By Andrea Grigg
What comes to mind when you read that word? A dog with its teeth bared in a growl as it pulls on a rope? A limpet on a rock? Incy-Wincy spider?
How about a writer bent over a laptop?!?
Writing (no matter which genre) is not for the faint-hearted, or so I’ve discovered. And having said that, take a look at this. I laughed out loud when it popped up on Facebook recently …
Oh, yeah, that’s me alright! Now, back to the point I’m trying to make.
My first novel poured out of me like lava down a mountain. I relished the planning process (I’m a plotter for sure) and spent hours researching and making folders full of images and research notes.
I fell in love with my characters; I delighted in the way they told me what to write and changed the dialogue right under my fingertips. I even savoured the editing process, chopping and rearranging sentences and words a gazillion times, thrilled when my ‘baby’ was finally mature enough to appear in public.
So what happened this time?
Again, I love my characters to bits. I know them inside out and back to front – ask me anything about them and I can tell you. My files are full of interesting facts and pictures. During the editing process I’ve had a blast getting rid of thousands (yes, thousands!) of words because the story is so much better without them.
I’ve been in the zone, hidden in my cave, delighted in being in a parallel world … but it has taken for-ev-er.
I’ve literally growled at my laptop and figuratively thrown it away. I’ve been kept awake at nights by an elusive phrase, paragraph or scene, and then fallen asleep over the keyboard the next day. (One time I ended up with half a page of ‘k’s when I dozed off. Some clever person suggested they should’ve been ‘z’s …)
I have sniffed, sighed and seethed with frustration, and vented via FaceTime with my wonderful writing buddy across the Tasman. While she deserves a national holiday named in her honour, I should be awarded a PhD in procrastination. It got so bad I even did the dusting!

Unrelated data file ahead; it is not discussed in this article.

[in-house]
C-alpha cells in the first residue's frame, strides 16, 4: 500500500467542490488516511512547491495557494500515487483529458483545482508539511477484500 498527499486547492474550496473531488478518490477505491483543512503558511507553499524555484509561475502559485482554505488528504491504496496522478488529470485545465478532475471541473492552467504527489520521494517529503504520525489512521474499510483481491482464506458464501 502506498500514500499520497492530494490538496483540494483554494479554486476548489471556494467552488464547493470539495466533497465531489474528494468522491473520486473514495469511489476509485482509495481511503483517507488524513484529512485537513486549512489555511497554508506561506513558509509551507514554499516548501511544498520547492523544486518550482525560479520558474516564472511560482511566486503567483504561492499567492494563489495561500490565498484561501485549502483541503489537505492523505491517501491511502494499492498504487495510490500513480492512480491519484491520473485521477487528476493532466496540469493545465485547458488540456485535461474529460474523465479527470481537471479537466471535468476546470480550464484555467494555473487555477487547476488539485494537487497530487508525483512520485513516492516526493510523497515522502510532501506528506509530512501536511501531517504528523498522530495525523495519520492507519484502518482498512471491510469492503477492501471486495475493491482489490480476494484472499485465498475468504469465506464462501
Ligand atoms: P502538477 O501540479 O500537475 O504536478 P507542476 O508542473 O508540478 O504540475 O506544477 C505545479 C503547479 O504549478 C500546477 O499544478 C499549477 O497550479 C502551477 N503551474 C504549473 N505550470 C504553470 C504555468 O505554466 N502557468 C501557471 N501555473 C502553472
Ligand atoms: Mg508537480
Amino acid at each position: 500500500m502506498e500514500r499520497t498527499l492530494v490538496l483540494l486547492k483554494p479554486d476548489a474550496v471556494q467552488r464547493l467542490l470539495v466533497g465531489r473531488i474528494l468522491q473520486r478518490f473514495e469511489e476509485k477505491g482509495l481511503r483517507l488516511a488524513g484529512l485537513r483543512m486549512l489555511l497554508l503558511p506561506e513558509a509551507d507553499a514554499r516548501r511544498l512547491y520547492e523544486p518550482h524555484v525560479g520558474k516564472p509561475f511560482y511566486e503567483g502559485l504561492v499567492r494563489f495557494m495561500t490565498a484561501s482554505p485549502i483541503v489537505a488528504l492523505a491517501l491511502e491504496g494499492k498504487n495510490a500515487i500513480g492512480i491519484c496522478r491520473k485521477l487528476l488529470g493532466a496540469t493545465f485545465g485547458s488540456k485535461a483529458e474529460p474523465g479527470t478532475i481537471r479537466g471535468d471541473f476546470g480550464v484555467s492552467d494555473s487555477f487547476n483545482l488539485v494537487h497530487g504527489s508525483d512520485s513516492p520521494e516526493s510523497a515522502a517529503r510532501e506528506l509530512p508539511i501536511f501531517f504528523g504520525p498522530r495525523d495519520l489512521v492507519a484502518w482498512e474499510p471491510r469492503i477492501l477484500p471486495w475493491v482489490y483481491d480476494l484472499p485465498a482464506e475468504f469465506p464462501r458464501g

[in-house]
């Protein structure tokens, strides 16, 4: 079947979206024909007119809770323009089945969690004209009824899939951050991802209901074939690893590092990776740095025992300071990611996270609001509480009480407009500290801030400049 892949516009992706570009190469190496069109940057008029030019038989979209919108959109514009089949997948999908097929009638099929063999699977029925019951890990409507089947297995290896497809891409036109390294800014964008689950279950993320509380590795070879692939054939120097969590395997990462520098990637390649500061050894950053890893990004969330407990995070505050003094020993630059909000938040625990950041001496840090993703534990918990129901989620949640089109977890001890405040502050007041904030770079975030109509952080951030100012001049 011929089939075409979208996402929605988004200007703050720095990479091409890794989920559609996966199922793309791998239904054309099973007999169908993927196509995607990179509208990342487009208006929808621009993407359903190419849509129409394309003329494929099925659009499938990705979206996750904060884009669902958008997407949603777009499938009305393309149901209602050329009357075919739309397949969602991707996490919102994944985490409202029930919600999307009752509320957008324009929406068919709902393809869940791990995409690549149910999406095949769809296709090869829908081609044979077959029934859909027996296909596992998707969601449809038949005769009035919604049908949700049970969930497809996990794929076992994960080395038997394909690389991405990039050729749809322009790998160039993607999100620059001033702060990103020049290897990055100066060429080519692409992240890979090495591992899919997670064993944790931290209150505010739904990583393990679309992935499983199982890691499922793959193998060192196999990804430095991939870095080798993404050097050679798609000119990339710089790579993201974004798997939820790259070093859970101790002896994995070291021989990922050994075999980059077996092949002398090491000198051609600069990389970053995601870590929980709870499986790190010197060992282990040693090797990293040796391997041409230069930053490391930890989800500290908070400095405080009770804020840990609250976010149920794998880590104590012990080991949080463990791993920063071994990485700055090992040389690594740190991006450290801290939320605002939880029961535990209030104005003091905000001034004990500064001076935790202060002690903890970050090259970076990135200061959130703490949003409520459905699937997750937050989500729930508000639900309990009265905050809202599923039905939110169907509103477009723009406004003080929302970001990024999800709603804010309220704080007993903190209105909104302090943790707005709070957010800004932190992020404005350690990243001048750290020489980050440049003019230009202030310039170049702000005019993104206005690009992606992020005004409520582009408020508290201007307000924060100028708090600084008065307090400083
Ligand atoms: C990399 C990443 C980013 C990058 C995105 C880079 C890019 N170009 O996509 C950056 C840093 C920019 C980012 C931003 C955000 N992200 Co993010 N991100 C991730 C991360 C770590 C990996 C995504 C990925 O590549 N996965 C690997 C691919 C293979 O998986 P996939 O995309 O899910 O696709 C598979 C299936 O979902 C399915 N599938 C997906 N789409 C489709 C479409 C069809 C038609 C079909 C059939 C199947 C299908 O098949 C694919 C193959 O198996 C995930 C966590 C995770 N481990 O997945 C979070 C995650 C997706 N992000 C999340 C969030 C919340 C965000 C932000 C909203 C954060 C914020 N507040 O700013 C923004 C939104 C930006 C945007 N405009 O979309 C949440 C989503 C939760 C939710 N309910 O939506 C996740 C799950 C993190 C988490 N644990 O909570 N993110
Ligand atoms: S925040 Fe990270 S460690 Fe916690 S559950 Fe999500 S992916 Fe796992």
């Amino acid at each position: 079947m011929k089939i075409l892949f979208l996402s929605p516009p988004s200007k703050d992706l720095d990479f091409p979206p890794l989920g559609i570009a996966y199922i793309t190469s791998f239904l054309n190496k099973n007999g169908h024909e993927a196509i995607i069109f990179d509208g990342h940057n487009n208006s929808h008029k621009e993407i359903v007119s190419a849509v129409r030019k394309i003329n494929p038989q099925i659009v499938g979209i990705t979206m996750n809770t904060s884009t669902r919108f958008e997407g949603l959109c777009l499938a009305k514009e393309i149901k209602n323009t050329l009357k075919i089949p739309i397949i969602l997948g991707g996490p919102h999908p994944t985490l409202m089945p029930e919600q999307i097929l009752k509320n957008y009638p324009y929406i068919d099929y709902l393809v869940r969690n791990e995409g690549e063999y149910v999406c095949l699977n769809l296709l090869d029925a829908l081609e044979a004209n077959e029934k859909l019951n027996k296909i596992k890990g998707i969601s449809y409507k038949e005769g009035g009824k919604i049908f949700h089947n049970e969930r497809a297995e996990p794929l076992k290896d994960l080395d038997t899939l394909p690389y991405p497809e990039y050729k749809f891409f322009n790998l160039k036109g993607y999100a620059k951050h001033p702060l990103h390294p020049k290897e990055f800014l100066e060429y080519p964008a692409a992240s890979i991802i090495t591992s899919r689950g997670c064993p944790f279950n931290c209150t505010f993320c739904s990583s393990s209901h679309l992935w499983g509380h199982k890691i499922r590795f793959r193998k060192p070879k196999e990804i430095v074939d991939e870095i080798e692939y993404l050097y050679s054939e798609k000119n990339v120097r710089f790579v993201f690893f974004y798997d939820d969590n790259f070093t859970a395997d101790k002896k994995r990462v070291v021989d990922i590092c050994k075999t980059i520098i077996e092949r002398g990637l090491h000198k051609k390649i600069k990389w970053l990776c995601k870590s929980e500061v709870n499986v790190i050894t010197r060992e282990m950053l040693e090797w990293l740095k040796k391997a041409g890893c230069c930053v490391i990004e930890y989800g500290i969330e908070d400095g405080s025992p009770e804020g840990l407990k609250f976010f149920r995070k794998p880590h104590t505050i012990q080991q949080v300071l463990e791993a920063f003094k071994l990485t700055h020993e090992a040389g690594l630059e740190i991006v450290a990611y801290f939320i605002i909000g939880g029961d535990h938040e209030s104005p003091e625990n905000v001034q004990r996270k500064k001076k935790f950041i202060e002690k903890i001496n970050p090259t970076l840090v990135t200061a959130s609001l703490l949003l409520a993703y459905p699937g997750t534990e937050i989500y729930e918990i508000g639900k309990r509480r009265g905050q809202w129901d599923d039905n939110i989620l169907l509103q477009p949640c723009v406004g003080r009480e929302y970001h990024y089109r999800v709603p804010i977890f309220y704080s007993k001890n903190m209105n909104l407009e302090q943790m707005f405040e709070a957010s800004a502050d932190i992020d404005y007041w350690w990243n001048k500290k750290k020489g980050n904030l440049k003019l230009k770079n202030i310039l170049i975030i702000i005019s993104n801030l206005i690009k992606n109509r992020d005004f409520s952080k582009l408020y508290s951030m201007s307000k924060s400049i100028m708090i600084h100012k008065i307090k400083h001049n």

Why was it a worthwhile experience, one I'd be happy to repeat?
Because it taught me perseverance (a character trait mentioned in 2 Peter 1:5).
Because I now really appreciate and empathise with other writers about the effort needed to produce a book.
Because I now know that my passion for writing has been tested and tried and has cemented its place in my heart.
I’ve had to be tenacious as a reader, too. I’ve been tempted to give up on a book and then been so pleased I haven’t because it delivered in the end. I love reading really long books, and that requires tenacity. I belong to a book club, and although the recommended book isn’t always my thing, it’s been good for me to persevere because it broadens my horizons.
So what part does tenacity have in your life as a writer or a reader? When have you had to grit your teeth and battle on regardless? I’m looking forward to hearing what you have to say.
About Andrea GriggAndrea writes contemporary romance. Her second novel Too Pretty will be released on August 1 by Rhiza Press. Her first novel A Simple Mistake was a finalist in the CALEB Awards 2012
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